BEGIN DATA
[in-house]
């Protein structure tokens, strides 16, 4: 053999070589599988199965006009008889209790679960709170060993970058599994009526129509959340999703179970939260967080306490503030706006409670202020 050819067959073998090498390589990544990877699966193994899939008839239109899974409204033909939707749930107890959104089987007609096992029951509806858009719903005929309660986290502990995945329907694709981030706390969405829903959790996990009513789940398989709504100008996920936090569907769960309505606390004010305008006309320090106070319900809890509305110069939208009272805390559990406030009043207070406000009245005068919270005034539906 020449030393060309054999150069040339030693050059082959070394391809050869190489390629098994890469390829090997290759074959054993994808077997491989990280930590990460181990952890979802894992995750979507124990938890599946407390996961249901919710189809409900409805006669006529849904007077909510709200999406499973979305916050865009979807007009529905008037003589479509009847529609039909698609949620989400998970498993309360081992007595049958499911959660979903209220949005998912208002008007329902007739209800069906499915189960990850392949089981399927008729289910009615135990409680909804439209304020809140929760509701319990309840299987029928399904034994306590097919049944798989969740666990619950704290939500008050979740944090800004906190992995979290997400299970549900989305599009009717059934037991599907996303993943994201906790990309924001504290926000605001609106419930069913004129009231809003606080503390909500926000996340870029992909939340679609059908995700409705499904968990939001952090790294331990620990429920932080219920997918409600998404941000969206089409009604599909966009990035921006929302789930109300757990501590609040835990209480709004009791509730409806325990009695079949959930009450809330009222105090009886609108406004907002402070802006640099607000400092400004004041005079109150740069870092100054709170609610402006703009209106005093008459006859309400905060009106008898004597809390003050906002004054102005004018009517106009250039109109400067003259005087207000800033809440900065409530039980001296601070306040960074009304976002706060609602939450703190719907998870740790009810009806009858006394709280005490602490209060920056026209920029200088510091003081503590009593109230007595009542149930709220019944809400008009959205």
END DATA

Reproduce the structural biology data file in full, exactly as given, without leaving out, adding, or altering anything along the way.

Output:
[in-house]
């Protein structure tokens, strides 16, 4: 053999070589599988199965006009008889209790679960709170060993970058599994009526129509959340999703179970939260967080306490503030706006409670202020 050819067959073998090498390589990544990877699966193994899939008839239109899974409204033909939707749930107890959104089987007609096992029951509806858009719903005929309660986290502990995945329907694709981030706390969405829903959790996990009513789940398989709504100008996920936090569907769960309505606390004010305008006309320090106070319900809890509305110069939208009272805390559990406030009043207070406000009245005068919270005034539906 020449030393060309054999150069040339030693050059082959070394391809050869190489390629098994890469390829090997290759074959054993994808077997491989990280930590990460181990952890979802894992995750979507124990938890599946407390996961249901919710189809409900409805006669006529849904007077909510709200999406499973979305916050865009979807007009529905008037003589479509009847529609039909698609949620989400998970498993309360081992007595049958499911959660979903209220949005998912208002008007329902007739209800069906499915189960990850392949089981399927008729289910009615135990409680909804439209304020809140929760509701319990309840299987029928399904034994306590097919049944798989969740666990619950704290939500008050979740944090800004906190992995979290997400299970549900989305599009009717059934037991599907996303993943994201906790990309924001504290926000605001609106419930069913004129009231809003606080503390909500926000996340870029992909939340679609059908995700409705499904968990939001952090790294331990620990429920932080219920997918409600998404941000969206089409009604599909966009990035921006929302789930109300757990501590609040835990209480709004009791509730409806325990009695079949959930009450809330009222105090009886609108406004907002402070802006640099607000400092400004004041005079109150740069870092100054709170609610402006703009209106005093008459006859309400905060009106008898004597809390003050906002004054102005004018009517106009250039109109400067003259005087207000800033809440900065409530039980001296601070306040960074009304976002706060609602939450703190719907998870740790009810009806009858006394709280005490602490209060920056026209920029200088510091003081503590009593109230007595009542149930709220019944809400008009959205």